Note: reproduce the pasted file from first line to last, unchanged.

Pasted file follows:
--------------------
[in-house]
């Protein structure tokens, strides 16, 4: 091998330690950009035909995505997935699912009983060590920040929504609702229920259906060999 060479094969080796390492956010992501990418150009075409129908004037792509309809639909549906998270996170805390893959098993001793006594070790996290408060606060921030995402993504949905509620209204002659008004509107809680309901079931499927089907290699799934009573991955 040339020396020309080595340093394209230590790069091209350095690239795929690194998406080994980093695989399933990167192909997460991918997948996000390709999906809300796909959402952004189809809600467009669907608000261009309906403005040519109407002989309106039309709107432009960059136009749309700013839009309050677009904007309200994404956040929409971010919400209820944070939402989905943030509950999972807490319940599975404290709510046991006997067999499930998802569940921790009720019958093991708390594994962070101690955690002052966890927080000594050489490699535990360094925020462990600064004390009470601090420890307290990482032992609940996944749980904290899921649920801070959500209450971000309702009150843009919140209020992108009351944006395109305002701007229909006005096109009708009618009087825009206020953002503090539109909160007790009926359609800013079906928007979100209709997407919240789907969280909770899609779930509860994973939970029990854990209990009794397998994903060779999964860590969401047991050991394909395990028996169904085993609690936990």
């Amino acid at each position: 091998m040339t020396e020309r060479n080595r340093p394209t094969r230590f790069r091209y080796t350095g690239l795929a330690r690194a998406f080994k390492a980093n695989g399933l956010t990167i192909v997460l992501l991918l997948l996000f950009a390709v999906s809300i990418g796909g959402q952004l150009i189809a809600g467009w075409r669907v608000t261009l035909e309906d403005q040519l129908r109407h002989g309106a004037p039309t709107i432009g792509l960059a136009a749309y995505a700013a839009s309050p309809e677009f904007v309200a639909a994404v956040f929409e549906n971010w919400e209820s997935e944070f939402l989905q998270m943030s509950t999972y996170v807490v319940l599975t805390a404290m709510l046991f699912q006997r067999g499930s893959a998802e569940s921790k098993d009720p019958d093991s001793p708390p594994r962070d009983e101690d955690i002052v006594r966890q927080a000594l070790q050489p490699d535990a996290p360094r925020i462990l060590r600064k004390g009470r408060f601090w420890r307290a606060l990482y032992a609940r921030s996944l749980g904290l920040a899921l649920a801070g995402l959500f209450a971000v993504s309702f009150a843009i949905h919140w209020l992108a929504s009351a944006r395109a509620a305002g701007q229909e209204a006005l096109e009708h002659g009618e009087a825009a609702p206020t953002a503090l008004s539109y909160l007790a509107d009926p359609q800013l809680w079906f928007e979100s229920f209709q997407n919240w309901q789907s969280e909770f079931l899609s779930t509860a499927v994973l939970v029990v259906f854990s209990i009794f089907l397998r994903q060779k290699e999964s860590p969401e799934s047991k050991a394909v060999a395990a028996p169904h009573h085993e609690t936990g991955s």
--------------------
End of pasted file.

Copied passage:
[in-house]
């Protein structure tokens, strides 16, 4: 091998330690950009035909995505997935699912009983060590920040929504609702229920259906060999 060479094969080796390492956010992501990418150009075409129908004037792509309809639909549906998270996170805390893959098993001793006594070790996290408060606060921030995402993504949905509620209204002659008004509107809680309901079931499927089907290699799934009573991955 040339020396020309080595340093394209230590790069091209350095690239795929690194998406080994980093695989399933990167192909997460991918997948996000390709999906809300796909959402952004189809809600467009669907608000261009309906403005040519109407002989309106039309709107432009960059136009749309700013839009309050677009904007309200994404956040929409971010919400209820944070939402989905943030509950999972807490319940599975404290709510046991006997067999499930998802569940921790009720019958093991708390594994962070101690955690002052966890927080000594050489490699535990360094925020462990600064004390009470601090420890307290990482032992609940996944749980904290899921649920801070959500209450971000309702009150843009919140209020992108009351944006395109305002701007229909006005096109009708009618009087825009206020953002503090539109909160007790009926359609800013079906928007979100209709997407919240789907969280909770899609779930509860994973939970029990854990209990009794397998994903060779999964860590969401047991050991394909395990028996169904085993609690936990």
């Amino acid at each position: 091998m040339t020396e020309r060479n080595r340093p394209t094969r230590f790069r091209y080796t350095g690239l795929a330690r690194a998406f080994k390492a980093n695989g399933l956010t990167i192909v997460l992501l991918l997948l996000f950009a390709v999906s809300i990418g796909g959402q952004l150009i189809a809600g467009w075409r669907v608000t261009l035909e309906d403005q040519l129908r109407h002989g309106a004037p039309t709107i432009g792509l960059a136009a749309y995505a700013a839009s309050p309809e677009f904007v309200a639909a994404v956040f929409e549906n971010w919400e209820s997935e944070f939402l989905q998270m943030s509950t999972y996170v807490v319940l599975t805390a404290m709510l046991f699912q006997r067999g499930s893959a998802e569940s921790k098993d009720p019958d093991s001793p708390p594994r962070d009983e101690d955690i002052v006594r966890q927080a000594l070790q050489p490699d535990a996290p360094r925020i462990l060590r600064k004390g009470r408060f601090w420890r307290a606060l990482y032992a609940r921030s996944l749980g904290l920040a899921l649920a801070g995402l959500f209450a971000v993504s309702f009150a843009i949905h919140w209020l992108a929504s009351a944006r395109a509620a305002g701007q229909e209204a006005l096109e009708h002659g009618e009087a825009a609702p206020t953002a503090l008004s539109y909160l007790a509107d009926p359609q800013l809680w079906f928007e979100s229920f209709q997407n919240w309901q789907s969280e909770f079931l899609s779930t509860a499927v994973l939970v029990v259906f854990s209990i009794f089907l397998r994903q060779k290699e999964s860590p969401e799934s047991k050991a394909v060999a395990a028996p169904h009573h085993e609690t936990g991955s």